3rd CompMusic Workshop

Date: December 13th, 2013
Venue: CS 25, Dept of Computer Science and EngineeringIndian Institute of Technology Madras, Chennai (India)
Scientific Committee: Xavier Serra (UPF), Preeti Rao (IITB), Hema Murthy (IITM)

This workshop aims to give an overview of the research being done within the CompMusic project related to Hindustani and Carnatic music. The workshop is followed, on the next day, by a special seminar dedicated to the discussion of the tools that can be used for the exploration and appreciation of Carnatic music, and on December 15th there will be a Lecture Demonstration by Padma Vibhushan Sangita Kalanidhi Mrudangam Legend Dr. Umayalpuram K Sivaraman. Entrance to all the events is free but please confirm your attendance to Prof. Hema Murthy


09:00h Xavier Serra: “CompMusic research progress: halfway results

09:30h Gopala Krishna Koduri: “Knowledge-based representations for Carnatic music

09:50h Sankalp Gulati: “Representation and segmentation of melodies in Indian Art Music

10:10h Ajay Srinivasamurthy: “Rhythm analysis and tāḷa tracking in Carnatic music

10:30h Coffee break

11:00h Alastair Porter: “Dunya: A system for browsing audio music collections

11:20h Preeti Rao: “Overview of research done at IIT-Bombay

11:40h Vedhas Pandit and Kaustuv Kanti Ganguli: “Characterization of melodic motifs

12:00h T. P. Vinutha: “Rhythmic structure based segmentation

12:20h Lunch

14:00h Joe Cheri Ross: “Ontology for Indian Music: An Approach for ontology learning from online music forums

14:20h Amruta J. Vidwans and Prateek Verma: “Melodic style detection in Hindustani music

14:40h Hema Murthy: “Overview of research done at IIT-Madras

15:00h Shrey Dutta: “Motif spotting in Carnatic music

15:20h Coffee break

15:50h P. Sarala and Akshay Anantapadmanabhan: “Cent filterbanks and their relevance to Carnatic music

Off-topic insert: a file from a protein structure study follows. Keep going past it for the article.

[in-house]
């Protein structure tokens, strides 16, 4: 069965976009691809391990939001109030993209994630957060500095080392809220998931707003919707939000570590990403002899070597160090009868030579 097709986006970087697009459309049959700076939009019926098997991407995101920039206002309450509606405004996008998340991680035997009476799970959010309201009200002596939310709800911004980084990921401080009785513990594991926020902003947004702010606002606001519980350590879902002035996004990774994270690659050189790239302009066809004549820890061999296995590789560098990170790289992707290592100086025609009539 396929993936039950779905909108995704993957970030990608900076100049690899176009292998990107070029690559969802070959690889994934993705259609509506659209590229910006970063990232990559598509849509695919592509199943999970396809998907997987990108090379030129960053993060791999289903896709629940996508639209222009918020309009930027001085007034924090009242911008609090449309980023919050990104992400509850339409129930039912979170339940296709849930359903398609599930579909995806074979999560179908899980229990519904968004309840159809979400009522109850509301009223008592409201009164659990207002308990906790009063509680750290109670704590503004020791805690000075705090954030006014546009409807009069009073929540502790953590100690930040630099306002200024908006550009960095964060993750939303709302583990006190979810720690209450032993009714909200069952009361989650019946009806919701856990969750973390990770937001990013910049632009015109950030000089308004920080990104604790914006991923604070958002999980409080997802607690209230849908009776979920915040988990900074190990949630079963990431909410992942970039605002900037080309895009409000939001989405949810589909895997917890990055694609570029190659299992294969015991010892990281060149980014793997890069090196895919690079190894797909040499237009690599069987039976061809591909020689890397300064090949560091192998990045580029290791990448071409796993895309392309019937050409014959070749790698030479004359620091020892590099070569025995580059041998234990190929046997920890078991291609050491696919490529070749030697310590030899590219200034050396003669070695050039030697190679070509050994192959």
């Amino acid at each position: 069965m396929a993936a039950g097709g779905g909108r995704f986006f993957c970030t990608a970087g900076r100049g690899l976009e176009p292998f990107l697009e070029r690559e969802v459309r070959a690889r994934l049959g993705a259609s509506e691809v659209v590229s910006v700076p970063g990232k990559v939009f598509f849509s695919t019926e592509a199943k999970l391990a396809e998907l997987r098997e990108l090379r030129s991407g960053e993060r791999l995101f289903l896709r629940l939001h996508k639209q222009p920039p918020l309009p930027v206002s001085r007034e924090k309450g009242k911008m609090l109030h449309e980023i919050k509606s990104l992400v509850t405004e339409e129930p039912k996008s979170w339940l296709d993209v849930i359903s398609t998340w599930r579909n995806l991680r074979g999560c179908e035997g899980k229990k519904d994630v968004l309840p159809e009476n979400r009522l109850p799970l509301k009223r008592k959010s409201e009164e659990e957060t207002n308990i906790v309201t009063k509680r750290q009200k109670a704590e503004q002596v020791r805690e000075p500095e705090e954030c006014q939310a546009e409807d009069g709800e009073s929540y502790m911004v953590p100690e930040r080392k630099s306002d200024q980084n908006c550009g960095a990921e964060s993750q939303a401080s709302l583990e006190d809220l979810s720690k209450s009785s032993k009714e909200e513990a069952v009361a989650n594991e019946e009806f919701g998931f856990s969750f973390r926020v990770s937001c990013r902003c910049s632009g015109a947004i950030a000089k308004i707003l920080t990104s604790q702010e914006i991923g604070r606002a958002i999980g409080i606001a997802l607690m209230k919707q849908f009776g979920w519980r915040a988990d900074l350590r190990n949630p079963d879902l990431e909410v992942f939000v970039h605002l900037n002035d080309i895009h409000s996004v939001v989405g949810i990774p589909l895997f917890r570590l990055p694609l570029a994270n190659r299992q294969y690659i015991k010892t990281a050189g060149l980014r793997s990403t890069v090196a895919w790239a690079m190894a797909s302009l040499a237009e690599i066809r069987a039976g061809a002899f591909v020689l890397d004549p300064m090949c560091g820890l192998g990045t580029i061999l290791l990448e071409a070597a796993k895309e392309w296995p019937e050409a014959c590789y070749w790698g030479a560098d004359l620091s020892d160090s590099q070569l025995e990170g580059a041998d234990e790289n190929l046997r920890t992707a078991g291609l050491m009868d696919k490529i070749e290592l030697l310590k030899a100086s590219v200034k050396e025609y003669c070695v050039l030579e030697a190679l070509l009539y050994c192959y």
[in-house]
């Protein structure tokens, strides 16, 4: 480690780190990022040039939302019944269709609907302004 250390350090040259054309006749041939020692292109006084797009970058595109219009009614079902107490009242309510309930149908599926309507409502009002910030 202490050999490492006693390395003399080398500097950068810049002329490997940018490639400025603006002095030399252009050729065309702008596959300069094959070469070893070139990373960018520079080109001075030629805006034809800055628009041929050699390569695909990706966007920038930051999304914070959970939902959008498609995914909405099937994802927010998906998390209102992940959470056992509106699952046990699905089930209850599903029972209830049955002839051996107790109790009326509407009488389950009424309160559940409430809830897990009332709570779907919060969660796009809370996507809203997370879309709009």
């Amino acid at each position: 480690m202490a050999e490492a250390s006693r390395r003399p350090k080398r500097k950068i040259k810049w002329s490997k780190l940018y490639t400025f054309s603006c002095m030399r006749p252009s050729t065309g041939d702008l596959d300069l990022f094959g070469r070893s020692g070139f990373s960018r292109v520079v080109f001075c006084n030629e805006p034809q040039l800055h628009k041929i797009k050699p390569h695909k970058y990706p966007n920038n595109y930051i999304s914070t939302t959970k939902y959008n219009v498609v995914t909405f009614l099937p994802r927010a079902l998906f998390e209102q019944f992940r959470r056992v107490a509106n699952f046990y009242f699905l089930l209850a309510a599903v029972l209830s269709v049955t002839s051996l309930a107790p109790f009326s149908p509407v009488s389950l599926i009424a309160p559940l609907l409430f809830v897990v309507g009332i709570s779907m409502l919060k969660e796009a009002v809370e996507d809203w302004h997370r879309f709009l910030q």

16:10h Rajeev Rajan: “Group delay based melody extraction for Indian music

17:00h End of workshop


Xavier Serra: “CompMusic research progress: halfway results” [slides, video]
In CompMusic we work on computational approaches to analyze and describe music recordings by emphasising the use of domain knowledge of five particular music traditions: Arab-Andalusian (Maghreb), Beijing Opera (China), Turkish-makam (Turkey), Hindustani (North-India) and Carnatic (South-India). Our focus is in describing the melodic and rhythmic characteristic of these musics with the goal to better understand and explore their musical richness and personality. The project started in July 2011 and will continue until June 2016, thus we are at the half way point. An initial effort was the compilation of audio music collections, plus the accompanying information, to be used as the research corpora. Using these collections we have carried out computational analysis on musically relevant aspects such as: tonic, intonation, melodic motives, and rhythmic patterns. Some of the current results have been already integrated into the a newly developed music web browser, Dunya.

Gopala Krishna Koduri: “Knowledge-based representations for Carnatic music” [slides, video]
Efficient data structuring and information management is crucial for retrieving meaningful relationships between various entities in the music. Especially so, when dealing with varied music traditions. Knowledge representation technologies developed in the semantic web context can be utilized to achieve this goal. Further, it will facilitate a knowledge-guided comparison and integration of different models of the same musical concept. But the current development state of ontologies for music is limited in its scope to address these issues. There is a need to develop ontologies for concepts and relationships coming from music theory. In this work, we discuss the melodic concepts that constitute the rāga, the melodic framework of Indian art music,  specifically in the context of creating ontologies. We present a first version of the rāga ontology, and discuss the challenges posed by modeling semantics of its substructures. We also present an evaluation strategy that relies on Wikipedia to validate our ontology’s coverage of musical concepts related to rāga.

Sankalp Gulati: “Representation and segmentation of melodies in Indian Art Music” [slides, video]
Melody representation and segmentation play a crucial role in discovery of musically relevant melodic motives and their classification. We discuss a preliminary approach for melody representation, which in addition to fundamental frequency also considers instantaneous loudness and spectral envelope of the lead melodic source. We also discuss a segmentation approach that incorporates domain knowledge and facilitate in identifying melodically stable regions. Furthermore, in the case of Hindustani music some of these melodically stable regions can be identified as nyas segments, which in turn enables efficient melodic motif discovery. We discuss a classification based approach for nyas segment detection that uses musically relevant set of features.